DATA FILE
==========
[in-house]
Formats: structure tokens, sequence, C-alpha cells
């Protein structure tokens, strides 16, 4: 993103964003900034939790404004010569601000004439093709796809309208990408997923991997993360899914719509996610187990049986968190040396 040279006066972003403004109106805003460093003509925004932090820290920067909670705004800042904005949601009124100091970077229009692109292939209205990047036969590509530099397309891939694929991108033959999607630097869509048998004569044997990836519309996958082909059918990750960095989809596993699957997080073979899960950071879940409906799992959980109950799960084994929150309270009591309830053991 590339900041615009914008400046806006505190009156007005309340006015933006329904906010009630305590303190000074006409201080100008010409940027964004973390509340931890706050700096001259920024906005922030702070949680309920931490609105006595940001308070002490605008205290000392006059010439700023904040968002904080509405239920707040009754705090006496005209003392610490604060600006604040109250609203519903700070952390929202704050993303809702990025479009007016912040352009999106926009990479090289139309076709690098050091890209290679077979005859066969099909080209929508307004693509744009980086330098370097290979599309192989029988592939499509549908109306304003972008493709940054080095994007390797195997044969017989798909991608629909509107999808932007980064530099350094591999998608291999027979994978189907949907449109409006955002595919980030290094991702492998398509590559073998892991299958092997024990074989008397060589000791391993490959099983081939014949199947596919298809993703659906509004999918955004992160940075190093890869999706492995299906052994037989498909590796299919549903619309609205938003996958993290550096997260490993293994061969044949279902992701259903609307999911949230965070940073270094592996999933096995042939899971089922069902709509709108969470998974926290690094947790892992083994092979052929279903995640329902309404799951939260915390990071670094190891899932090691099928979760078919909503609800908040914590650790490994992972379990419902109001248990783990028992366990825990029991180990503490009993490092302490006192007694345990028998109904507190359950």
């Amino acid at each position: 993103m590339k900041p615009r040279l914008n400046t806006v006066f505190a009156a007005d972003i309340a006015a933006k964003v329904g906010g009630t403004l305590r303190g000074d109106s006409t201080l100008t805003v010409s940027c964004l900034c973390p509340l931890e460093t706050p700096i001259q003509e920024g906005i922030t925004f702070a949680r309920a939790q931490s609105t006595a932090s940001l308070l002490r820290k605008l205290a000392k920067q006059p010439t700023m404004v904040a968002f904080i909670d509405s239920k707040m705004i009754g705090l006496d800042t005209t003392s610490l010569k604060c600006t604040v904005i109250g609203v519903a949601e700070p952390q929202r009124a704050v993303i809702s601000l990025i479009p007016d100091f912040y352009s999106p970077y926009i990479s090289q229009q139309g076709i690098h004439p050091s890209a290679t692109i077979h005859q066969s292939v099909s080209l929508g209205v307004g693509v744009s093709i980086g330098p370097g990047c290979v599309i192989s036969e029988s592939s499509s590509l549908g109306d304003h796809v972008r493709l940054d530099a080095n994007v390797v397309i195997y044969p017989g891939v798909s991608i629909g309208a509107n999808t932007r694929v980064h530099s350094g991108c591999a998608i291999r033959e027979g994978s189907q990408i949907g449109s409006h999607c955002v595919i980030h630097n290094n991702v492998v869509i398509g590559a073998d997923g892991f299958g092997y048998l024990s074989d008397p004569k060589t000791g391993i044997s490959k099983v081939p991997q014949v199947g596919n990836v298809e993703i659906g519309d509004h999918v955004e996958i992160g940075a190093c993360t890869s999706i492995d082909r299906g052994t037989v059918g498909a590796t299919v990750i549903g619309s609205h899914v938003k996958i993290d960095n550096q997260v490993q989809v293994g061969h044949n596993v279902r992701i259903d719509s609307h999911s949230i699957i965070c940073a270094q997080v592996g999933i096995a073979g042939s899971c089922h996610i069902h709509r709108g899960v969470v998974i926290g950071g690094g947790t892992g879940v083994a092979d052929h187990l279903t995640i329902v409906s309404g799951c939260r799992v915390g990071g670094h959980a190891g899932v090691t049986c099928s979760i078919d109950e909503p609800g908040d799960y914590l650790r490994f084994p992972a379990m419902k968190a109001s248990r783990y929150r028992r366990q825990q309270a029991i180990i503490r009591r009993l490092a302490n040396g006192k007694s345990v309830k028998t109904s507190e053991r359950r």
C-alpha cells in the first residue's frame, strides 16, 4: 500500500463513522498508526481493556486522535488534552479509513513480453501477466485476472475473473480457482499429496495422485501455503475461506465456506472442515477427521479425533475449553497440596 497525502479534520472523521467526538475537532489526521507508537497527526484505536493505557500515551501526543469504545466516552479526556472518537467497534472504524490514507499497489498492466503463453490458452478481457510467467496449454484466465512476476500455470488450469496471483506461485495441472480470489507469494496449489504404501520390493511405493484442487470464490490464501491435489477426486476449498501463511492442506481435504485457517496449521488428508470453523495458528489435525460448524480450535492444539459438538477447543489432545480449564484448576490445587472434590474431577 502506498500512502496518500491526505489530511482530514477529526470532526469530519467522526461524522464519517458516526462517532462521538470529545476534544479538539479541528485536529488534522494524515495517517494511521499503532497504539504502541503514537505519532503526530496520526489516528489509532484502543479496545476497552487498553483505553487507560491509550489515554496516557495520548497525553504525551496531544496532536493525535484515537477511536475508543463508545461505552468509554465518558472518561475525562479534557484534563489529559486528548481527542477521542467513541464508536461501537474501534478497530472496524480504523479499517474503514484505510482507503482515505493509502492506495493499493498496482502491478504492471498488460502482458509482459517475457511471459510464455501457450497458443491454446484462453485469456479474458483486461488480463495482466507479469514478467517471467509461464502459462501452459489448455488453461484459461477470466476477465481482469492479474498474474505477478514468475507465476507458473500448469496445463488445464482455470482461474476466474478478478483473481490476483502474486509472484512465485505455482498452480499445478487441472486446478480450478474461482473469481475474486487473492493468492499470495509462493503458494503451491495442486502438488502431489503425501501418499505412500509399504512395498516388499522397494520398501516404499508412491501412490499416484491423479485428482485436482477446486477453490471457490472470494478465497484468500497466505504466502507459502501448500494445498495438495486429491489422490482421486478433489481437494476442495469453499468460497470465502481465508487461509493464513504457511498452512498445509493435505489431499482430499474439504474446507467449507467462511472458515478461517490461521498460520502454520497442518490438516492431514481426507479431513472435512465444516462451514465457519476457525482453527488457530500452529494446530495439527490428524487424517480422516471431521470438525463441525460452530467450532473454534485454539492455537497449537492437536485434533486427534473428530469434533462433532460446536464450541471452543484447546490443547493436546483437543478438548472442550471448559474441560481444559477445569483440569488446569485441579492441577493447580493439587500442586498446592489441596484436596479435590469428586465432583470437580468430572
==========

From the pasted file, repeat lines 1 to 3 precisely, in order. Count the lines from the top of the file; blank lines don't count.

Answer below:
[in-house]
Formats: structure tokens, sequence, C-alpha cells
């Protein structure tokens, strides 16, 4: 993103964003900034939790404004010569601000004439093709796809309208990408997923991997993360899914719509996610187990049986968190040396 040279006066972003403004109106805003460093003509925004932090820290920067909670705004800042904005949601009124100091970077229009692109292939209205990047036969590509530099397309891939694929991108033959999607630097869509048998004569044997990836519309996958082909059918990750960095989809596993699957997080073979899960950071879940409906799992959980109950799960084994929150309270009591309830053991 590339900041615009914008400046806006505190009156007005309340006015933006329904906010009630305590303190000074006409201080100008010409940027964004973390509340931890706050700096001259920024906005922030702070949680309920931490609105006595940001308070002490605008205290000392006059010439700023904040968002904080509405239920707040009754705090006496005209003392610490604060600006604040109250609203519903700070952390929202704050993303809702990025479009007016912040352009999106926009990479090289139309076709690098050091890209290679077979005859066969099909080209929508307004693509744009980086330098370097290979599309192989029988592939499509549908109306304003972008493709940054080095994007390797195997044969017989798909991608629909509107999808932007980064530099350094591999998608291999027979994978189907949907449109409006955002595919980030290094991702492998398509590559073998892991299958092997024990074989008397060589000791391993490959099983081939014949199947596919298809993703659906509004999918955004992160940075190093890869999706492995299906052994037989498909590796299919549903619309609205938003996958993290550096997260490993293994061969044949279902992701259903609307999911949230965070940073270094592996999933096995042939899971089922069902709509709108969470998974926290690094947790892992083994092979052929279903995640329902309404799951939260915390990071670094190891899932090691099928979760078919909503609800908040914590650790490994992972379990419902109001248990783990028992366990825990029991180990503490009993490092302490006192007694345990028998109904507190359950």